The European People’s Party have designated their lead candidate, and so have the Socialists and the Alliance for Conservatives and Reformists. The Liberals have calculated that, in the current uncertain or even revisionary context, it is rather worth playing ball with France’s Emmanuel Macron, who strategically opposes the Spitzenkandidaten process altogether, than nominating a candidate for a position that might as well be filled by the Council as opposed to the parties, or, daresay, the electorate. They are putting forward a Campaign Team instead. Is the excitement already gone, then? Sure, manifesto and campaign launches will follow, but those are expected to be rather predictable: We dare the candidates to debate the size of the proposed EU border force. Should it be 10,000-men-and-women-strong? Or rather 15,000? And why? You can imagine the excitement on the part of the European electorate.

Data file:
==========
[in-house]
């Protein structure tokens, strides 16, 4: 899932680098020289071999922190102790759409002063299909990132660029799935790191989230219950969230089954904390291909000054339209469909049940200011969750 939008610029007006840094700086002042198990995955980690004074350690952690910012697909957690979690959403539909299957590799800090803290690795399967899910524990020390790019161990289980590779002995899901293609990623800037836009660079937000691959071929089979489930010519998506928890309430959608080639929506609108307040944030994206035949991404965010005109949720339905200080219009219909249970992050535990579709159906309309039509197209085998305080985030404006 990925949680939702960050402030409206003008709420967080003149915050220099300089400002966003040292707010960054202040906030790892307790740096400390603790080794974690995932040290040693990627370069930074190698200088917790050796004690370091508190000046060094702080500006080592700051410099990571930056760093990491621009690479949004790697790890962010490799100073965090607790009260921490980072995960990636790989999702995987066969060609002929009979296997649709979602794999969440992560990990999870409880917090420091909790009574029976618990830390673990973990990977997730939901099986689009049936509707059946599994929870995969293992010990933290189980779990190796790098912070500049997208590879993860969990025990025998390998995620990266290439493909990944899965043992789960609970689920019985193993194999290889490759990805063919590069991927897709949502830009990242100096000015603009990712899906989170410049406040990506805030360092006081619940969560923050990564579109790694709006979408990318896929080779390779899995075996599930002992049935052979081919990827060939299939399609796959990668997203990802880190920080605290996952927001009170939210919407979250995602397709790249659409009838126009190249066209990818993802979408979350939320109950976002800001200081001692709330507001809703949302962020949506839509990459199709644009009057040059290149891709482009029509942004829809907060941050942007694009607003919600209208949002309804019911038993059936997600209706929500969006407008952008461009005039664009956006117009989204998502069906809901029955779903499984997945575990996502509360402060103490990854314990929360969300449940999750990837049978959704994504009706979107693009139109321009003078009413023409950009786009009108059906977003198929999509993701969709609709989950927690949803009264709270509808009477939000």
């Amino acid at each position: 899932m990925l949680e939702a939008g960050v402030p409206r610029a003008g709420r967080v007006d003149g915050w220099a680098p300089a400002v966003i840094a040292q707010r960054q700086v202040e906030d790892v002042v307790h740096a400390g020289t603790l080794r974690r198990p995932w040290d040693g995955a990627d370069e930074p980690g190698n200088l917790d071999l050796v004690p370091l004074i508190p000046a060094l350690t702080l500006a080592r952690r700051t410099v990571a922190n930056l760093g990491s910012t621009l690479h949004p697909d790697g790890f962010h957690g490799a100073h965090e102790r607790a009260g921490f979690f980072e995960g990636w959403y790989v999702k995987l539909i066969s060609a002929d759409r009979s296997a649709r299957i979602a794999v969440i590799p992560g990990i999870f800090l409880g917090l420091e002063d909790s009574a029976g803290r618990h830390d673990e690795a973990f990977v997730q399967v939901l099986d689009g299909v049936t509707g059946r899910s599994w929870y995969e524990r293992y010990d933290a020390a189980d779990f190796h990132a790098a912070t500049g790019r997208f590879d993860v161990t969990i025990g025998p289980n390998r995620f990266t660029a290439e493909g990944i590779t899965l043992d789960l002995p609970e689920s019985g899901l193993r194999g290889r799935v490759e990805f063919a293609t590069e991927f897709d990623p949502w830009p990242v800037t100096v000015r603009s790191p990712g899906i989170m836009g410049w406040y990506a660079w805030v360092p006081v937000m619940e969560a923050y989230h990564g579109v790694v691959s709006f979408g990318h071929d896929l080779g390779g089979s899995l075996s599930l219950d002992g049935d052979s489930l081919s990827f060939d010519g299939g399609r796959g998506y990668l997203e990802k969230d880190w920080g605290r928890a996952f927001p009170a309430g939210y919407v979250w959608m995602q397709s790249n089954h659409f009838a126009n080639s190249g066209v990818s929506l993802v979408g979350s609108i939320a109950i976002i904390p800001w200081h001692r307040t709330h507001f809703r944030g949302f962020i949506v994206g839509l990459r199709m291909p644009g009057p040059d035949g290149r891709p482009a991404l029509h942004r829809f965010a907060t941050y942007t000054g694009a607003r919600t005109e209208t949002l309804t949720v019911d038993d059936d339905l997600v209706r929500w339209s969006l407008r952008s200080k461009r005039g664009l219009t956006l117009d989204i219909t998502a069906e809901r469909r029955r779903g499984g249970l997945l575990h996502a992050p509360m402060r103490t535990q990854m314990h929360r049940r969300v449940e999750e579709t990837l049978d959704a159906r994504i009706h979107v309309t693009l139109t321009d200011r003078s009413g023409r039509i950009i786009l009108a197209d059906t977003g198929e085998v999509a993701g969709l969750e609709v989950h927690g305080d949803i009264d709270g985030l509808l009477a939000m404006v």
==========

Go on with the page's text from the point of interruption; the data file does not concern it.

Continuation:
Unfortunately, the fight will once again be fought at the national level, on national issues (in most political families, expect minimal coordination between member parties). It is the nation states we should look at for leadership, or even excitement. And where else than Germany: it might be the CDU party convention in the second weekend of December in Hamburg that might as well prove to be the turning point in next year’s campaign. Come the 8th of December, it will be for the first time since April 2000, a whole 18 years, that Chancellor Merkel will not concomitantly occupy the positions of the head of government and that of the leader of the party. If a figure antagonistic to Merkel’s policies, politics and, most importantly, vision will be elected (two out of the three candidates fit that profile, despite their best efforts not to offend the Chancellor and maintain unity), will the party be speaking with two voices, including on European issues of national interest, such as migration (Health Minister Jens Spahn and Friedrich Merz are known to be quite the antithesis of Merkel’s 2015 migration stance, for example)? Which one will the European People’s Party or European political parties heed to? And how will that reflect upon any common element of campaigning, manifesto or direction of the EPP? Exciting times ahead, indeed.